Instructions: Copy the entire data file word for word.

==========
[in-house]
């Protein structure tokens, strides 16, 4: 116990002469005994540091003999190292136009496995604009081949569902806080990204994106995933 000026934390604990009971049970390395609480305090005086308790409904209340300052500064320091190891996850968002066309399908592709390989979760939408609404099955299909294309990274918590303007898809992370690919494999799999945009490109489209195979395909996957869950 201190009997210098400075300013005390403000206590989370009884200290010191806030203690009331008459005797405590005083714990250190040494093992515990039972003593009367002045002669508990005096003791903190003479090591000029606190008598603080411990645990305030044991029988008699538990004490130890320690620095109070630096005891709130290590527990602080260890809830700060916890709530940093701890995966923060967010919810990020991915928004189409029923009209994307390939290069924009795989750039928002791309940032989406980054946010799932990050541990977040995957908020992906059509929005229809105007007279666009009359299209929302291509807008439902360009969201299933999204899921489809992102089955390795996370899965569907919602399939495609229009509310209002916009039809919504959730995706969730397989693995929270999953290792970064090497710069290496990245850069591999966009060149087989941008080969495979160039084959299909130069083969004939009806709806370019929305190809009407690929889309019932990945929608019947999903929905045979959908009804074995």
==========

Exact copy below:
[in-house]
């Protein structure tokens, strides 16, 4: 116990002469005994540091003999190292136009496995604009081949569902806080990204994106995933 000026934390604990009971049970390395609480305090005086308790409904209340300052500064320091190891996850968002066309399908592709390989979760939408609404099955299909294309990274918590303007898809992370690919494999799999945009490109489209195979395909996957869950 201190009997210098400075300013005390403000206590989370009884200290010191806030203690009331008459005797405590005083714990250190040494093992515990039972003593009367002045002669508990005096003791903190003479090591000029606190008598603080411990645990305030044991029988008699538990004490130890320690620095109070630096005891709130290590527990602080260890809830700060916890709530940093701890995966923060967010919810990020991915928004189409029923009209994307390939290069924009795989750039928002791309940032989406980054946010799932990050541990977040995957908020992906059509929005229809105007007279666009009359299209929302291509807008439902360009969201299933999204899921489809992102089955390795996370899965569907919602399939495609229009509310209002916009039809919504959730995706969730397989693995929270999953290792970064090497710069290496990245850069591999966009060149087989941008080969495979160039084959299909130069083969004939009806709806370019929305190809009407690929889309019932990945929608019947999903929905045979959908009804074995």